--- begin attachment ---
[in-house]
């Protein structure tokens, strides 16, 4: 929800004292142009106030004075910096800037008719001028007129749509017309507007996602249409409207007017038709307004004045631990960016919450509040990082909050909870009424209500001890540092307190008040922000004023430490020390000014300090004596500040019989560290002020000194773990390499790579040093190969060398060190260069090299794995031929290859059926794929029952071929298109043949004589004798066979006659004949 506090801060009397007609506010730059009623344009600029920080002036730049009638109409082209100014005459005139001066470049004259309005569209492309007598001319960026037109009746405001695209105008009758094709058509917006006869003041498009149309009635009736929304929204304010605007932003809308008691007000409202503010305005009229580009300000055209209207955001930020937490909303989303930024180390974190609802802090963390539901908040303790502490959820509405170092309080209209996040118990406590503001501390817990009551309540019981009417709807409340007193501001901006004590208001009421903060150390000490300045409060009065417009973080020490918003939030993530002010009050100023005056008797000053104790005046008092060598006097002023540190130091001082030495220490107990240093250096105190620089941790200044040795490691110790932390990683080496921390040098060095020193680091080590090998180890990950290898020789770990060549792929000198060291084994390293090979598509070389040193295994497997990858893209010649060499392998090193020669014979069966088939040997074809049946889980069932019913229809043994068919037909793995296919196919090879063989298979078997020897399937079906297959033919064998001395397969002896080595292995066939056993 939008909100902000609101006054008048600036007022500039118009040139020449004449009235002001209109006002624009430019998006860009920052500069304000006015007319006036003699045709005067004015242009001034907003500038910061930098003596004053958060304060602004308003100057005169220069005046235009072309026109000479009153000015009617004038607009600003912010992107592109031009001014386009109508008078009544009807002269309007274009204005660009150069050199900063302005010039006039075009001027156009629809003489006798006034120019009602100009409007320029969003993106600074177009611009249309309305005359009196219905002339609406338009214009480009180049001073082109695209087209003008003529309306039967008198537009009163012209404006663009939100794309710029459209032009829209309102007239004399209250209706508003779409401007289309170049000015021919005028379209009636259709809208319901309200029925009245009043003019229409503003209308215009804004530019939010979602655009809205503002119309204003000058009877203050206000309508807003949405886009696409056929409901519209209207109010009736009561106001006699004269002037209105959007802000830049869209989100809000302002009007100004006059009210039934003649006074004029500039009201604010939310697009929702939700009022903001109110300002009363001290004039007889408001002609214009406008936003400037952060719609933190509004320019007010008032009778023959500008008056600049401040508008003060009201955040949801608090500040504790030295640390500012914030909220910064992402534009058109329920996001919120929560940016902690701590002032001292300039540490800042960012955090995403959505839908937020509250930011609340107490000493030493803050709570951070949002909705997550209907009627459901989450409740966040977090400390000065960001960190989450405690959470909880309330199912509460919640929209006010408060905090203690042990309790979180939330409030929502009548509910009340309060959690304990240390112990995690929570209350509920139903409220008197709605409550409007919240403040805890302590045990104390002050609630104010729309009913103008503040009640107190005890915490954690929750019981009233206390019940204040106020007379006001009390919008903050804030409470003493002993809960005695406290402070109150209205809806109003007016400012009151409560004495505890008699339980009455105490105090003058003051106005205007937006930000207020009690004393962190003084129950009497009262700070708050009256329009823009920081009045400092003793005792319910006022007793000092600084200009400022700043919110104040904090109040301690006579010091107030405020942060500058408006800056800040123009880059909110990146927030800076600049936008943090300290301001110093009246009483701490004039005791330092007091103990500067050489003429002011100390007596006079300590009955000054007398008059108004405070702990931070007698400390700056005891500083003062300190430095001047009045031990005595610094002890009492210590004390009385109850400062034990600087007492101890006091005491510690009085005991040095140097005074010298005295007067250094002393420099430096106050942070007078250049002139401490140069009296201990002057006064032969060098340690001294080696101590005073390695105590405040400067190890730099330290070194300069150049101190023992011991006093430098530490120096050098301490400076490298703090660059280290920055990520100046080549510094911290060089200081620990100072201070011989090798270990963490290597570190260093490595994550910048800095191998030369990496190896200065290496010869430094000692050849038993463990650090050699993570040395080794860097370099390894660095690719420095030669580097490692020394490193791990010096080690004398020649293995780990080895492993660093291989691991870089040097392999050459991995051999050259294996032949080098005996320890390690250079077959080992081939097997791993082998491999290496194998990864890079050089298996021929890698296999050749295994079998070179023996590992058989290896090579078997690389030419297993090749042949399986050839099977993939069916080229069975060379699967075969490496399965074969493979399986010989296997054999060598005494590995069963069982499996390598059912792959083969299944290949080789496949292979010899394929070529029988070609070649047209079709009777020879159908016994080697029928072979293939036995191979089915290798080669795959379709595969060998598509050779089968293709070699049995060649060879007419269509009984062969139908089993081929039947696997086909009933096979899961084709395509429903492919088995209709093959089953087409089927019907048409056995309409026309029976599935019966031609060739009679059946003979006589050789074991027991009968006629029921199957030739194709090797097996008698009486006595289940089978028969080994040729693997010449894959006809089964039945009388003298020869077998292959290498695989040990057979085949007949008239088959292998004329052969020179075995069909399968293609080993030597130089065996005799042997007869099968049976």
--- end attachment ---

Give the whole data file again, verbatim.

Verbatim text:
[in-house]
């Protein structure tokens, strides 16, 4: 929800004292142009106030004075910096800037008719001028007129749509017309507007996602249409409207007017038709307004004045631990960016919450509040990082909050909870009424209500001890540092307190008040922000004023430490020390000014300090004596500040019989560290002020000194773990390499790579040093190969060398060190260069090299794995031929290859059926794929029952071929298109043949004589004798066979006659004949 506090801060009397007609506010730059009623344009600029920080002036730049009638109409082209100014005459005139001066470049004259309005569209492309007598001319960026037109009746405001695209105008009758094709058509917006006869003041498009149309009635009736929304929204304010605007932003809308008691007000409202503010305005009229580009300000055209209207955001930020937490909303989303930024180390974190609802802090963390539901908040303790502490959820509405170092309080209209996040118990406590503001501390817990009551309540019981009417709807409340007193501001901006004590208001009421903060150390000490300045409060009065417009973080020490918003939030993530002010009050100023005056008797000053104790005046008092060598006097002023540190130091001082030495220490107990240093250096105190620089941790200044040795490691110790932390990683080496921390040098060095020193680091080590090998180890990950290898020789770990060549792929000198060291084994390293090979598509070389040193295994497997990858893209010649060499392998090193020669014979069966088939040997074809049946889980069932019913229809043994068919037909793995296919196919090879063989298979078997020897399937079906297959033919064998001395397969002896080595292995066939056993 939008909100902000609101006054008048600036007022500039118009040139020449004449009235002001209109006002624009430019998006860009920052500069304000006015007319006036003699045709005067004015242009001034907003500038910061930098003596004053958060304060602004308003100057005169220069005046235009072309026109000479009153000015009617004038607009600003912010992107592109031009001014386009109508008078009544009807002269309007274009204005660009150069050199900063302005010039006039075009001027156009629809003489006798006034120019009602100009409007320029969003993106600074177009611009249309309305005359009196219905002339609406338009214009480009180049001073082109695209087209003008003529309306039967008198537009009163012209404006663009939100794309710029459209032009829209309102007239004399209250209706508003779409401007289309170049000015021919005028379209009636259709809208319901309200029925009245009043003019229409503003209308215009804004530019939010979602655009809205503002119309204003000058009877203050206000309508807003949405886009696409056929409901519209209207109010009736009561106001006699004269002037209105959007802000830049869209989100809000302002009007100004006059009210039934003649006074004029500039009201604010939310697009929702939700009022903001109110300002009363001290004039007889408001002609214009406008936003400037952060719609933190509004320019007010008032009778023959500008008056600049401040508008003060009201955040949801608090500040504790030295640390500012914030909220910064992402534009058109329920996001919120929560940016902690701590002032001292300039540490800042960012955090995403959505839908937020509250930011609340107490000493030493803050709570951070949002909705997550209907009627459901989450409740966040977090400390000065960001960190989450405690959470909880309330199912509460919640929209006010408060905090203690042990309790979180939330409030929502009548509910009340309060959690304990240390112990995690929570209350509920139903409220008197709605409550409007919240403040805890302590045990104390002050609630104010729309009913103008503040009640107190005890915490954690929750019981009233206390019940204040106020007379006001009390919008903050804030409470003493002993809960005695406290402070109150209205809806109003007016400012009151409560004495505890008699339980009455105490105090003058003051106005205007937006930000207020009690004393962190003084129950009497009262700070708050009256329009823009920081009045400092003793005792319910006022007793000092600084200009400022700043919110104040904090109040301690006579010091107030405020942060500058408006800056800040123009880059909110990146927030800076600049936008943090300290301001110093009246009483701490004039005791330092007091103990500067050489003429002011100390007596006079300590009955000054007398008059108004405070702990931070007698400390700056005891500083003062300190430095001047009045031990005595610094002890009492210590004390009385109850400062034990600087007492101890006091005491510690009085005991040095140097005074010298005295007067250094002393420099430096106050942070007078250049002139401490140069009296201990002057006064032969060098340690001294080696101590005073390695105590405040400067190890730099330290070194300069150049101190023992011991006093430098530490120096050098301490400076490298703090660059280290920055990520100046080549510094911290060089200081620990100072201070011989090798270990963490290597570190260093490595994550910048800095191998030369990496190896200065290496010869430094000692050849038993463990650090050699993570040395080794860097370099390894660095690719420095030669580097490692020394490193791990010096080690004398020649293995780990080895492993660093291989691991870089040097392999050459991995051999050259294996032949080098005996320890390690250079077959080992081939097997791993082998491999290496194998990864890079050089298996021929890698296999050749295994079998070179023996590992058989290896090579078997690389030419297993090749042949399986050839099977993939069916080229069975060379699967075969490496399965074969493979399986010989296997054999060598005494590995069963069982499996390598059912792959083969299944290949080789496949292979010899394929070529029988070609070649047209079709009777020879159908016994080697029928072979293939036995191979089915290798080669795959379709595969060998598509050779089968293709070699049995060649060879007419269509009984062969139908089993081929039947696997086909009933096979899961084709395509429903492919088995209709093959089953087409089927019907048409056995309409026309029976599935019966031609060739009679059946003979006589050789074991027991009968006629029921199957030739194709090797097996008698009486006595289940089978028969080994040729693997010449894959006809089964039945009388003298020869077998292959290498695989040990057979085949007949008239088959292998004329052969020179075995069909399968293609080993030597130089065996005799042997007869099968049976």